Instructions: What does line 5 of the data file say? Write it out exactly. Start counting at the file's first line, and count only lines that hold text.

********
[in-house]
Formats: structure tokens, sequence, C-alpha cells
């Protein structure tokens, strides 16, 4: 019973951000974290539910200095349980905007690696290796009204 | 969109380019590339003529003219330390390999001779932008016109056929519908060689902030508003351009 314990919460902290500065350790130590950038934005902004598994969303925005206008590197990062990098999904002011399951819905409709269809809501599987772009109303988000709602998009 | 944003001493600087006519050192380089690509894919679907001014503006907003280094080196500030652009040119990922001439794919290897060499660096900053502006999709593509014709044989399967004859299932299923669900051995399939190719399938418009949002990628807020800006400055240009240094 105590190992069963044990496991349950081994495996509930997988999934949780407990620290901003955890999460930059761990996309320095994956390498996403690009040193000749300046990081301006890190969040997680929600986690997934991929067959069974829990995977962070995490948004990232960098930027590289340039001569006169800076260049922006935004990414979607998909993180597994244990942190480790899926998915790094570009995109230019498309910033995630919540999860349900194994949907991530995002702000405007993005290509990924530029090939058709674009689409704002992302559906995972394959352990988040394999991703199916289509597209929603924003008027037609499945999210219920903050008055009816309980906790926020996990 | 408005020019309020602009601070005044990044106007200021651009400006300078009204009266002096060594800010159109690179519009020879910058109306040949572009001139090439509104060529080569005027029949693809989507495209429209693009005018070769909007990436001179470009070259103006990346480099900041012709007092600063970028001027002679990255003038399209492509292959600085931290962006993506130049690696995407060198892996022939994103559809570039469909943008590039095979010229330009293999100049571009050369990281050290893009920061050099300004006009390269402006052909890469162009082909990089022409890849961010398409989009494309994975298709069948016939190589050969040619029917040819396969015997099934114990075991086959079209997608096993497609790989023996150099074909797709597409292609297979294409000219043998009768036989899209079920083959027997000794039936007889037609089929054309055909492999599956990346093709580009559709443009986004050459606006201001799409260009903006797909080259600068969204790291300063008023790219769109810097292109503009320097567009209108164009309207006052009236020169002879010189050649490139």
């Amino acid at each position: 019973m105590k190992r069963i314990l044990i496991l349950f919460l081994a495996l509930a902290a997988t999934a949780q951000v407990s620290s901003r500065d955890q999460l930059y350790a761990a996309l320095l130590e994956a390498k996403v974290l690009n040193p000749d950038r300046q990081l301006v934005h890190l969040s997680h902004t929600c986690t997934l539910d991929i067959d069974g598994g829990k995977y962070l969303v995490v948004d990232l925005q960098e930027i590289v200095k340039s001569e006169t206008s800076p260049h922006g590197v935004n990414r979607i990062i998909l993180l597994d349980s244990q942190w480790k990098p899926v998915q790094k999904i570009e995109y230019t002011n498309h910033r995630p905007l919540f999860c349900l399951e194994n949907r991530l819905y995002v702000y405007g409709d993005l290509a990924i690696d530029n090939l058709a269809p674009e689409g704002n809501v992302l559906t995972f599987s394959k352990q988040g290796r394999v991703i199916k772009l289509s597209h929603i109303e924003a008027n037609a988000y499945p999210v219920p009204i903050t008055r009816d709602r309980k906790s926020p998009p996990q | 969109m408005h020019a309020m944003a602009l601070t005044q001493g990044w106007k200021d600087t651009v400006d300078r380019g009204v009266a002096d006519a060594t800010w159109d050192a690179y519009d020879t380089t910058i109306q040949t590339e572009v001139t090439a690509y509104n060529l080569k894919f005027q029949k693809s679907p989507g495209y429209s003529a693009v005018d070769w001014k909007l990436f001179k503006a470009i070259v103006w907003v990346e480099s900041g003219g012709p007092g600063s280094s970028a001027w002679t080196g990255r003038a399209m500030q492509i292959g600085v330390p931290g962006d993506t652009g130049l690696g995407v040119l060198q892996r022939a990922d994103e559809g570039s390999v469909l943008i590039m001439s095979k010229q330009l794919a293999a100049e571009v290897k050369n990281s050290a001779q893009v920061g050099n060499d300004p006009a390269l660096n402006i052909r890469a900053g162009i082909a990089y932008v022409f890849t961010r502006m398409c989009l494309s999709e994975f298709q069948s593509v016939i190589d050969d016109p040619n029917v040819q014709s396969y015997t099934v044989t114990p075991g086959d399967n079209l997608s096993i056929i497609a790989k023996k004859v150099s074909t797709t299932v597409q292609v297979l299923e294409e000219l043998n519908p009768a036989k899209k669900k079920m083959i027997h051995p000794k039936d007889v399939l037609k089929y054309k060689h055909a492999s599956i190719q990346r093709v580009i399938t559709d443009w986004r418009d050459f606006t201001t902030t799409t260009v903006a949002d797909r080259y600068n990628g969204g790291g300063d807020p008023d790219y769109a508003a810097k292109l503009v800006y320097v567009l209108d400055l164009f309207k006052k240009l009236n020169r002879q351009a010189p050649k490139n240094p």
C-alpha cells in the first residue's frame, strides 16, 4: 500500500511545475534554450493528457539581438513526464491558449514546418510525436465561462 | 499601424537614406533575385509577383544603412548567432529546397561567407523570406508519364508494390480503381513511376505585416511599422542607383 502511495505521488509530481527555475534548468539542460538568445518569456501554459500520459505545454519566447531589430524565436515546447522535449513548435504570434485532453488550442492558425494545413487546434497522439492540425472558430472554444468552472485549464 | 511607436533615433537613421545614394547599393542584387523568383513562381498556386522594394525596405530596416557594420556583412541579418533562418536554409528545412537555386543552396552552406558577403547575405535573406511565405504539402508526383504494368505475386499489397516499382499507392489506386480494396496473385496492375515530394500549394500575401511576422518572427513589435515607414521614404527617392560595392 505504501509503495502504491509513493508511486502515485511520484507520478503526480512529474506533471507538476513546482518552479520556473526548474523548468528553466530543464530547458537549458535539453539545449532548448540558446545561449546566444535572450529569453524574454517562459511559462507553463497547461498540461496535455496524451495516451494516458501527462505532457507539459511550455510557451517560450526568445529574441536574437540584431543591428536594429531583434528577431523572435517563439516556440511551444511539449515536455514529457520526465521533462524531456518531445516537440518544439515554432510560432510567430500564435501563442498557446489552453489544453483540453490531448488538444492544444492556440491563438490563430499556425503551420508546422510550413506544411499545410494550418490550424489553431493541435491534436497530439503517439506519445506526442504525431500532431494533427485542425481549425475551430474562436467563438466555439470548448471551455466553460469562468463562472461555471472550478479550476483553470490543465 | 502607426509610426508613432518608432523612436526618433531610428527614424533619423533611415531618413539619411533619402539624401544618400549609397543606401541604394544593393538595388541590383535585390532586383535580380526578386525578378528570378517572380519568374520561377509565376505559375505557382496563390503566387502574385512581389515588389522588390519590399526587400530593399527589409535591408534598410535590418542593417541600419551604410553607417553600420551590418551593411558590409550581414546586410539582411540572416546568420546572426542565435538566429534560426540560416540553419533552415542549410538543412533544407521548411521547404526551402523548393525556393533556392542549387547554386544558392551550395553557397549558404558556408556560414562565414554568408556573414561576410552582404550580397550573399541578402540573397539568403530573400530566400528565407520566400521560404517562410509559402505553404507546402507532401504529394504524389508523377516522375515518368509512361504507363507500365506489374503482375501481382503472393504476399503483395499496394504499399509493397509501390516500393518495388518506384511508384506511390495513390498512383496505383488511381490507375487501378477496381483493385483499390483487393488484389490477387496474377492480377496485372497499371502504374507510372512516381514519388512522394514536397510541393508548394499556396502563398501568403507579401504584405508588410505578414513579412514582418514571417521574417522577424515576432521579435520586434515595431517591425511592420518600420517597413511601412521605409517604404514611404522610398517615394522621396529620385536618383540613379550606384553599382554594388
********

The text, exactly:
C-alpha cells in the first residue's frame, strides 16, 4: 500500500511545475534554450493528457539581438513526464491558449514546418510525436465561462 | 499601424537614406533575385509577383544603412548567432529546397561567407523570406508519364508494390480503381513511376505585416511599422542607383 502511495505521488509530481527555475534548468539542460538568445518569456501554459500520459505545454519566447531589430524565436515546447522535449513548435504570434485532453488550442492558425494545413487546434497522439492540425472558430472554444468552472485549464 | 511607436533615433537613421545614394547599393542584387523568383513562381498556386522594394525596405530596416557594420556583412541579418533562418536554409528545412537555386543552396552552406558577403547575405535573406511565405504539402508526383504494368505475386499489397516499382499507392489506386480494396496473385496492375515530394500549394500575401511576422518572427513589435515607414521614404527617392560595392 505504501509503495502504491509513493508511486502515485511520484507520478503526480512529474506533471507538476513546482518552479520556473526548474523548468528553466530543464530547458537549458535539453539545449532548448540558446545561449546566444535572450529569453524574454517562459511559462507553463497547461498540461496535455496524451495516451494516458501527462505532457507539459511550455510557451517560450526568445529574441536574437540584431543591428536594429531583434528577431523572435517563439516556440511551444511539449515536455514529457520526465521533462524531456518531445516537440518544439515554432510560432510567430500564435501563442498557446489552453489544453483540453490531448488538444492544444492556440491563438490563430499556425503551420508546422510550413506544411499545410494550418490550424489553431493541435491534436497530439503517439506519445506526442504525431500532431494533427485542425481549425475551430474562436467563438466555439470548448471551455466553460469562468463562472461555471472550478479550476483553470490543465 | 502607426509610426508613432518608432523612436526618433531610428527614424533619423533611415531618413539619411533619402539624401544618400549609397543606401541604394544593393538595388541590383535585390532586383535580380526578386525578378528570378517572380519568374520561377509565376505559375505557382496563390503566387502574385512581389515588389522588390519590399526587400530593399527589409535591408534598410535590418542593417541600419551604410553607417553600420551590418551593411558590409550581414546586410539582411540572416546568420546572426542565435538566429534560426540560416540553419533552415542549410538543412533544407521548411521547404526551402523548393525556393533556392542549387547554386544558392551550395553557397549558404558556408556560414562565414554568408556573414561576410552582404550580397550573399541578402540573397539568403530573400530566400528565407520566400521560404517562410509559402505553404507546402507532401504529394504524389508523377516522375515518368509512361504507363507500365506489374503482375501481382503472393504476399503483395499496394504499399509493397509501390516500393518495388518506384511508384506511390495513390498512383496505383488511381490507375487501378477496381483493385483499390483487393488484389490477387496474377492480377496485372497499371502504374507510372512516381514519388512522394514536397510541393508548394499556396502563398501568403507579401504584405508588410505578414513579412514582418514571417521574417522577424515576432521579435520586434515595431517591425511592420518600420517597413511601412521605409517604404514611404522610398517615394522621396529620385536618383540613379550606384553599382554594388